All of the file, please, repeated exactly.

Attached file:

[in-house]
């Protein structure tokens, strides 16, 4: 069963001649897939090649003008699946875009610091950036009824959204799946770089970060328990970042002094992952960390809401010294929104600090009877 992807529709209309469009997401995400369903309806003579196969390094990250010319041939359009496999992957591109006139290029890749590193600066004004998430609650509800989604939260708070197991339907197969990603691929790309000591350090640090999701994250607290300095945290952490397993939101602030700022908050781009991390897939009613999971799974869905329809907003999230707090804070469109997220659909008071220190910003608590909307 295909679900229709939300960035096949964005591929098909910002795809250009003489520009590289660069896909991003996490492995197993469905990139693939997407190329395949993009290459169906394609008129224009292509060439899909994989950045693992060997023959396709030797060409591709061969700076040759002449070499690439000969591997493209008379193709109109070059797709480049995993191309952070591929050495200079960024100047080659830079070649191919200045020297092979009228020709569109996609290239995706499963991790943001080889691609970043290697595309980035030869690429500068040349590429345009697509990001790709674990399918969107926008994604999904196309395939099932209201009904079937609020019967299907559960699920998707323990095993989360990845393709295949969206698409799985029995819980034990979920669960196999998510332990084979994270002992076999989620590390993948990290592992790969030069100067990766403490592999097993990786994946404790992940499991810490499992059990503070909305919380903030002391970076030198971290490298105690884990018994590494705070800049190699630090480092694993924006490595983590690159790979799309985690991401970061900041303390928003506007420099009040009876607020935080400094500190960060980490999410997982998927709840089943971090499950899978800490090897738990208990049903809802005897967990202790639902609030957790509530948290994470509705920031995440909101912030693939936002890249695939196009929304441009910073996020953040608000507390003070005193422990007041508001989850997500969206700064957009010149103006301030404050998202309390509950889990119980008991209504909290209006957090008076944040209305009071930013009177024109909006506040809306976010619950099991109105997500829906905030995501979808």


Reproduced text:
[in-house]
């Protein structure tokens, strides 16, 4: 069963001649897939090649003008699946875009610091950036009824959204799946770089970060328990970042002094992952960390809401010294929104600090009877 992807529709209309469009997401995400369903309806003579196969390094990250010319041939359009496999992957591109006139290029890749590193600066004004998430609650509800989604939260708070197991339907197969990603691929790309000591350090640090999701994250607290300095945290952490397993939101602030700022908050781009991390897939009613999971799974869905329809907003999230707090804070469109997220659909008071220190910003608590909307 295909679900229709939300960035096949964005591929098909910002795809250009003489520009590289660069896909991003996490492995197993469905990139693939997407190329395949993009290459169906394609008129224009292509060439899909994989950045693992060997023959396709030797060409591709061969700076040759002449070499690439000969591997493209008379193709109109070059797709480049995993191309952070591929050495200079960024100047080659830079070649191919200045020297092979009228020709569109996609290239995706499963991790943001080889691609970043290697595309980035030869690429500068040349590429345009697509990001790709674990399918969107926008994604999904196309395939099932209201009904079937609020019967299907559960699920998707323990095993989360990845393709295949969206698409799985029995819980034990979920669960196999998510332990084979994270002992076999989620590390993948990290592992790969030069100067990766403490592999097993990786994946404790992940499991810490499992059990503070909305919380903030002391970076030198971290490298105690884990018994590494705070800049190699630090480092694993924006490595983590690159790979799309985690991401970061900041303390928003506007420099009040009876607020935080400094500190960060980490999410997982998927709840089943971090499950899978800490090897738990208990049903809802005897967990202790639902609030957790509530948290994470509705920031995440909101912030693939936002890249695939196009929304441009910073996020953040608000507390003070005193422990007041508001989850997500969206700064957009010149103006301030404050998202309390509950889990119980008991209504909290209006957090008076944040209305009071930013009177024109909006506040809306976010619950099991109105997500829906905030995501979808």